How Should I Choose a Program?
1. Think about what kind of program you want to attend. Do you want a serious academic program or a casual vacation program?
2. How much money can you spend on tuition, room, meals, activities, books, etc.?
3. Where do you want to go to school? Do you want to study in a large city, small town, in a suburb, or in a particular part of the country?
4. Find out if the teachers are professionally trained and experienced language instructors.
5. What is the average class size? Ideally, classes range between 10-15 students.
6. What living accommodations does the program provide? Does the program make all housing arrangements for you, or will they help you find housing?
7. What services will the school provide: international student advisors, assistance with university or college admissions, orientation, healthcare, counseling?
8. What extracurricular activities are there? Are there clubs or sports teams to join?
9. What is the school setting? Is it a large or small school?
10. Does the school permit advanced level students to take classes at the university or a nearby college?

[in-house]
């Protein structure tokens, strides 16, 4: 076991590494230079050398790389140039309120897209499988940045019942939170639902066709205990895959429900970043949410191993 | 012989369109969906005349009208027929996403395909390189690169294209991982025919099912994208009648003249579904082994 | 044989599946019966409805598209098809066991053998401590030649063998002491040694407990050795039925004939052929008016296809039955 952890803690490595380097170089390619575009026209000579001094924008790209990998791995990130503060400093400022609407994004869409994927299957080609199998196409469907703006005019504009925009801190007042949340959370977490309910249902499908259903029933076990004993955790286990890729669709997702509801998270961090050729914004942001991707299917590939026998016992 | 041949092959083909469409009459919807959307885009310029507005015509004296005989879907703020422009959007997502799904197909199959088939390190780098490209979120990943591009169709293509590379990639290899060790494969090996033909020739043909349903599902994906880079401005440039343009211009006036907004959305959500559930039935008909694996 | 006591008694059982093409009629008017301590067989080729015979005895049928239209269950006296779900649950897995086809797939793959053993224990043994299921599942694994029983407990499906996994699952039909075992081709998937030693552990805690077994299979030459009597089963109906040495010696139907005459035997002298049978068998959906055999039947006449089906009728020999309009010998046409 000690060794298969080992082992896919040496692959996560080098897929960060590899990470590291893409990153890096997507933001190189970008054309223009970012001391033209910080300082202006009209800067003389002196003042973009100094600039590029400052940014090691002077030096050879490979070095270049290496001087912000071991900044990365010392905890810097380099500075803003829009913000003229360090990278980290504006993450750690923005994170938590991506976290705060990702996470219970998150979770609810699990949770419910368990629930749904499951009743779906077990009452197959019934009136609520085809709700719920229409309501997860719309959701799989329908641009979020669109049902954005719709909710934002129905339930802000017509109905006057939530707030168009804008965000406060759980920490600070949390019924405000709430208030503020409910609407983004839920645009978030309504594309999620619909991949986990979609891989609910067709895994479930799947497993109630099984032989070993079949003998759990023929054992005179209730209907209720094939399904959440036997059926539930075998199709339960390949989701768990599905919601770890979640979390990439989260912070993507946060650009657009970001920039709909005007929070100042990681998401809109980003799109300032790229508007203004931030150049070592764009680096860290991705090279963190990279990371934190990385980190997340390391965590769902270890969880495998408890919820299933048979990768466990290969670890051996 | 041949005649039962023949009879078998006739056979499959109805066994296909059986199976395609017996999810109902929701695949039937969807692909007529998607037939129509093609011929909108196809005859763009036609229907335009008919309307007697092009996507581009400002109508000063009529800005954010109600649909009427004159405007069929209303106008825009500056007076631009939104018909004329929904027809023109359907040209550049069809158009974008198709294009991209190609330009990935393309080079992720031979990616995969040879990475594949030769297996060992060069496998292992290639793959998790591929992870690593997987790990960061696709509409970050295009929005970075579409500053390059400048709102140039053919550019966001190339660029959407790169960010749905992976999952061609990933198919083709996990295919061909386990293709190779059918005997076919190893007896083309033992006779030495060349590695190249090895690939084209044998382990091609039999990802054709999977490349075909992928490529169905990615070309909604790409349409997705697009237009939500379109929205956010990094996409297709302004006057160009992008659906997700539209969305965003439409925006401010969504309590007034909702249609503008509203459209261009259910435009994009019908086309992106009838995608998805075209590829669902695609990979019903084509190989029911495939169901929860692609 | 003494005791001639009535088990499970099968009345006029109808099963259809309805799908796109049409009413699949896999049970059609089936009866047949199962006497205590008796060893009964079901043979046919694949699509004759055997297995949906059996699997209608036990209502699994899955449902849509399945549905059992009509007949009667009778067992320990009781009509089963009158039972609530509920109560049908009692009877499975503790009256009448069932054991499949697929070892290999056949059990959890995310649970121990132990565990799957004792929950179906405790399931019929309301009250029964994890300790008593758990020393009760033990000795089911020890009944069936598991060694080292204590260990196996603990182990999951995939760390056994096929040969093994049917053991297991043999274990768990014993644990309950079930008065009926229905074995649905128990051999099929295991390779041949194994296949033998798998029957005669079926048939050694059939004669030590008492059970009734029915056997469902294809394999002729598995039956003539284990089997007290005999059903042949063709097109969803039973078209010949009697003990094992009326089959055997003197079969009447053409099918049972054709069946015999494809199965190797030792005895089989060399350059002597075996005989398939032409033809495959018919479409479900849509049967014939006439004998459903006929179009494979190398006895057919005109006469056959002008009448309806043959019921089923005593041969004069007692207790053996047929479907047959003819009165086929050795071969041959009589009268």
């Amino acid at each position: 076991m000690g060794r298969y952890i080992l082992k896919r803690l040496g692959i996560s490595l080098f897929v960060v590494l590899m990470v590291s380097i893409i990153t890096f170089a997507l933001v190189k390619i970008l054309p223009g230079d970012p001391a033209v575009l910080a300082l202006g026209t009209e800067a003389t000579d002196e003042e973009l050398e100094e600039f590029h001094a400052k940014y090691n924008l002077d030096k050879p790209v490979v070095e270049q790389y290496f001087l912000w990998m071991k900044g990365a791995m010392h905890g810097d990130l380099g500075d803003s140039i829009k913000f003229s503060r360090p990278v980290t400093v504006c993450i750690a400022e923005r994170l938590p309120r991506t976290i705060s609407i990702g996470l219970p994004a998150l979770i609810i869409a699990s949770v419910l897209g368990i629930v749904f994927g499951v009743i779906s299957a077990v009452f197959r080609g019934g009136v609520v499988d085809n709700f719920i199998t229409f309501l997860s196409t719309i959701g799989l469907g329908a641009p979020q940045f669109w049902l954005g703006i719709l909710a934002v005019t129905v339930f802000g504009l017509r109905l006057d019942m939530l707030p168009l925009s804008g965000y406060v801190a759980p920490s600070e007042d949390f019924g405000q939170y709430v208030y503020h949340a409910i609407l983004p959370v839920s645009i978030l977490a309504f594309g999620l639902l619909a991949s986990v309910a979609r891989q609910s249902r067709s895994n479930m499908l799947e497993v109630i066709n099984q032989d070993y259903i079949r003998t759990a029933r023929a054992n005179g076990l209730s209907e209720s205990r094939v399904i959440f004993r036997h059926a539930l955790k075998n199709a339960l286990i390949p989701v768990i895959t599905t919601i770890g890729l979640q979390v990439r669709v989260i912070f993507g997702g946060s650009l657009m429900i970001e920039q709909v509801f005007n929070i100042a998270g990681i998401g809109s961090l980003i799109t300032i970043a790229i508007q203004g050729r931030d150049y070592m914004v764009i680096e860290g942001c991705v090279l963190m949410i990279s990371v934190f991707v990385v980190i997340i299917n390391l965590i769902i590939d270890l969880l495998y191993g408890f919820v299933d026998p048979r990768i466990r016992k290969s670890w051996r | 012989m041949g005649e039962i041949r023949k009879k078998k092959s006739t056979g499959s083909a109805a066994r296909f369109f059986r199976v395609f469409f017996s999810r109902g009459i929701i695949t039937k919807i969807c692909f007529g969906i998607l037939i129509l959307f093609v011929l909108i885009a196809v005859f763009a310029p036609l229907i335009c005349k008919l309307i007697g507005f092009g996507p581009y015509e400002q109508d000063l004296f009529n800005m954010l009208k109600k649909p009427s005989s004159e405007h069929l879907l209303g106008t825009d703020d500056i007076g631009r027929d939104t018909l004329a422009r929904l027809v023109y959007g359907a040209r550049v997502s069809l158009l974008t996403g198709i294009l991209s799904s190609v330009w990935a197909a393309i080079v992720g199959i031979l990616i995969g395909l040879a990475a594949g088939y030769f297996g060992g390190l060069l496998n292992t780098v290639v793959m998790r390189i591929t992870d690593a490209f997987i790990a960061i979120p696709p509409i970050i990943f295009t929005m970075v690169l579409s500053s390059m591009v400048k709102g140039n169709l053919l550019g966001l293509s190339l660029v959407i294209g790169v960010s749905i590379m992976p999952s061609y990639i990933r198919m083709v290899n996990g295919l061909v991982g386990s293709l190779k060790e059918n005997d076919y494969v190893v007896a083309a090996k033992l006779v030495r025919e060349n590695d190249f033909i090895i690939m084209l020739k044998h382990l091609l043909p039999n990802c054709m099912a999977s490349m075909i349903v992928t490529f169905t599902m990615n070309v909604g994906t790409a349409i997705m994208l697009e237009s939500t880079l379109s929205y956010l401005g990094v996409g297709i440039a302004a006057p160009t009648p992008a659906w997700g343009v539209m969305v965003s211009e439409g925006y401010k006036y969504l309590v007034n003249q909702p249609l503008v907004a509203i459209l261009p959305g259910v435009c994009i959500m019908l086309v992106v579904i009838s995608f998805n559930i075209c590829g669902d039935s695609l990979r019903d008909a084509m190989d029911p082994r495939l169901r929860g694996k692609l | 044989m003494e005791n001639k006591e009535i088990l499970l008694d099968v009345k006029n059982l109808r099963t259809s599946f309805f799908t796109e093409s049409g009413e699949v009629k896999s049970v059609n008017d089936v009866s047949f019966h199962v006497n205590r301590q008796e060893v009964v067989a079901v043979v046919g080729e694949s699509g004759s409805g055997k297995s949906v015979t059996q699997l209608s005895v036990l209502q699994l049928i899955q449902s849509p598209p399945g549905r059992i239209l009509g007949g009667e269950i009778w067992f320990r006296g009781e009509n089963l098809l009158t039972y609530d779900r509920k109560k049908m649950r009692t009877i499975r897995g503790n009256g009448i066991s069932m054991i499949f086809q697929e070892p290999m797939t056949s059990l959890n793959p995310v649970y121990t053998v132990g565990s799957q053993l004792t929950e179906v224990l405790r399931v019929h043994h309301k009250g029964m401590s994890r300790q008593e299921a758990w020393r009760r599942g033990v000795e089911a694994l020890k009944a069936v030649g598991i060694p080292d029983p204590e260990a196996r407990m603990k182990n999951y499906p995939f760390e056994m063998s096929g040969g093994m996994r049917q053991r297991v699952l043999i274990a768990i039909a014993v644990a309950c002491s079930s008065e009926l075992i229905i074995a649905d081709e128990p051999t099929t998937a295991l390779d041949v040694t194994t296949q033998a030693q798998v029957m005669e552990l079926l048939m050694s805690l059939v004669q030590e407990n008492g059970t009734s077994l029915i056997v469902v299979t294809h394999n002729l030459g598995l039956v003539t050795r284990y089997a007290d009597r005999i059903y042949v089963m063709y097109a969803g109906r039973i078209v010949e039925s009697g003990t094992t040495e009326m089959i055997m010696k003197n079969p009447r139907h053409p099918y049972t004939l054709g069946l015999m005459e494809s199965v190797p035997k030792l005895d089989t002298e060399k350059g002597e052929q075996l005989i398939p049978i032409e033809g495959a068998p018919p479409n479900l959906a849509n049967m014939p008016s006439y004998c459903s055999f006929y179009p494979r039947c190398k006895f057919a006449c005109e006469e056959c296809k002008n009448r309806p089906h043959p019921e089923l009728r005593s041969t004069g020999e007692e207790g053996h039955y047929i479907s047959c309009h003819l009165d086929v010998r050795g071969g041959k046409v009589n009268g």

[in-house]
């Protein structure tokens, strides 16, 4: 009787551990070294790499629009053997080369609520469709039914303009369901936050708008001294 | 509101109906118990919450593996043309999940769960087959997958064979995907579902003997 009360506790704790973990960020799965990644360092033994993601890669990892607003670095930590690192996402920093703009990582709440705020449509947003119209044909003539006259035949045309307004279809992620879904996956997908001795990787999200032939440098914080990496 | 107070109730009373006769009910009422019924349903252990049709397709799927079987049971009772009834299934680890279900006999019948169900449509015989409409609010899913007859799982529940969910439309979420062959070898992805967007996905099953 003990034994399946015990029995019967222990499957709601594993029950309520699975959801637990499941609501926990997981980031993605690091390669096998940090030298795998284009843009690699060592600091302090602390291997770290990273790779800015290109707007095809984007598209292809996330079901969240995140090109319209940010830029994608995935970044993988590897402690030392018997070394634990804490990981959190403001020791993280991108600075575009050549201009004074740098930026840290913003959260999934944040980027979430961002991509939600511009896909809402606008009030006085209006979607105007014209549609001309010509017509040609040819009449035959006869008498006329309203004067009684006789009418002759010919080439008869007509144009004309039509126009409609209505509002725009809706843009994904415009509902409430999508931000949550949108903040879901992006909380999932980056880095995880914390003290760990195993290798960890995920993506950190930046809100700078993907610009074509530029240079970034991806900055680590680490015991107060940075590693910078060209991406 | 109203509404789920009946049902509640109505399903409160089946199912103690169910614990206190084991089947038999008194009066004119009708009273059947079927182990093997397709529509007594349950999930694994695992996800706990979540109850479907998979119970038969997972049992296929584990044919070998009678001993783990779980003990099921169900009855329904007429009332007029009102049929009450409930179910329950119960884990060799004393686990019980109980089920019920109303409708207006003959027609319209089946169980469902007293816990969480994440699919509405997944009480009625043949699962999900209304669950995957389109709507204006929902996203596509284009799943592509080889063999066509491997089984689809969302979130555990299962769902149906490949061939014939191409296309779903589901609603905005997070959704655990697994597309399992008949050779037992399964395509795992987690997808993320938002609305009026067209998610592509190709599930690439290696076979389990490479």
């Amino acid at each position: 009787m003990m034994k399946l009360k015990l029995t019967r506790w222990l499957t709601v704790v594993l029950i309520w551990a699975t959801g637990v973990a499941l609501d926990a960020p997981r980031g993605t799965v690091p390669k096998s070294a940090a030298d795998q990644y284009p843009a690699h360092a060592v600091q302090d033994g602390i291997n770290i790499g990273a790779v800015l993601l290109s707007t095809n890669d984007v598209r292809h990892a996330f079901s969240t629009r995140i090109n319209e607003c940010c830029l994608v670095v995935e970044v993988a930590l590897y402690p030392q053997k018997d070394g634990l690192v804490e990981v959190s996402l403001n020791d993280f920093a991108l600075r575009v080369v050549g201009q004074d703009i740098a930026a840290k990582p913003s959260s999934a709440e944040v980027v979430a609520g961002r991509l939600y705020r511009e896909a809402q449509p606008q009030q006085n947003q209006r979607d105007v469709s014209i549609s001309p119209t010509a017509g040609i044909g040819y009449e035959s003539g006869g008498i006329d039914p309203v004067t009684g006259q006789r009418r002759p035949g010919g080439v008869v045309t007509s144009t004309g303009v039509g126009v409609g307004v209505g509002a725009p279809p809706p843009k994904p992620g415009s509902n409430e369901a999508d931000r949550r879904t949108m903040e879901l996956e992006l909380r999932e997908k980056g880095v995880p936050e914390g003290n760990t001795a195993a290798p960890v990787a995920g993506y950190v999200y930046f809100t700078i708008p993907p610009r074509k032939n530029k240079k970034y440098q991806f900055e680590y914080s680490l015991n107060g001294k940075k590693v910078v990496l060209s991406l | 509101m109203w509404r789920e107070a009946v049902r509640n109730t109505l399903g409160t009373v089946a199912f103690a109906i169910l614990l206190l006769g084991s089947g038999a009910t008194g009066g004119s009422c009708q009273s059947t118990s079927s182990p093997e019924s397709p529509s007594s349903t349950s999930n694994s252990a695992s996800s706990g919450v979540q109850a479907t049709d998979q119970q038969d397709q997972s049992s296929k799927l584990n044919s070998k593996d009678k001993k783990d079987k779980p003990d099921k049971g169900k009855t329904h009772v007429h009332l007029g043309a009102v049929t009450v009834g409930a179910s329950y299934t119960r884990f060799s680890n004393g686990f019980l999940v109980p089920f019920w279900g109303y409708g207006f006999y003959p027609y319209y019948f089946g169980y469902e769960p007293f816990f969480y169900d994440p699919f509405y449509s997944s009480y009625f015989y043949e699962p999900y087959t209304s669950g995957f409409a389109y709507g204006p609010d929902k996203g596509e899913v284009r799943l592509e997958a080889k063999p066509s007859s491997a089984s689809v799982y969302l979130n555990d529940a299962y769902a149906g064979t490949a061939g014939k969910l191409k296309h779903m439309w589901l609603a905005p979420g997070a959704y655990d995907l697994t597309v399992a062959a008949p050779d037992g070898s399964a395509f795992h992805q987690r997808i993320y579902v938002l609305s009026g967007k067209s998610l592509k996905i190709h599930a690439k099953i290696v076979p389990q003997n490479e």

11. Is the school accredited? Many college and university ESL programs are accredited through their university or college.
“I have handled the languages differences through five main steps: studying hard, communicating and asking questions, Googling, taking notes, and memorizing them.” Hoa Thuy Quynh Nhu Nguyen from Vietnam, Media Studies and Production Temple University in Philadelphia
“One simple thing to always remember – nobody really cares about your accent or how many mistakes you make. People are generally very understanding, especially in the academic setting.”
Anastasia Borovich from Russia, Mathematics and Economics at Foothill Community College and UCLA
“This experience pushes you to do what you have to do, and to overcome any situation.” Abraham Martinez Ornelas from Mexico, English at the University of Texas at Austin
“I think it is a great thing to study English in a country that speaks the language. I believe that immersion is one of the best ways to acquire any language.”
Anwer Al-kaimakchi from Iraq, English and Civil Engineering at Florida State University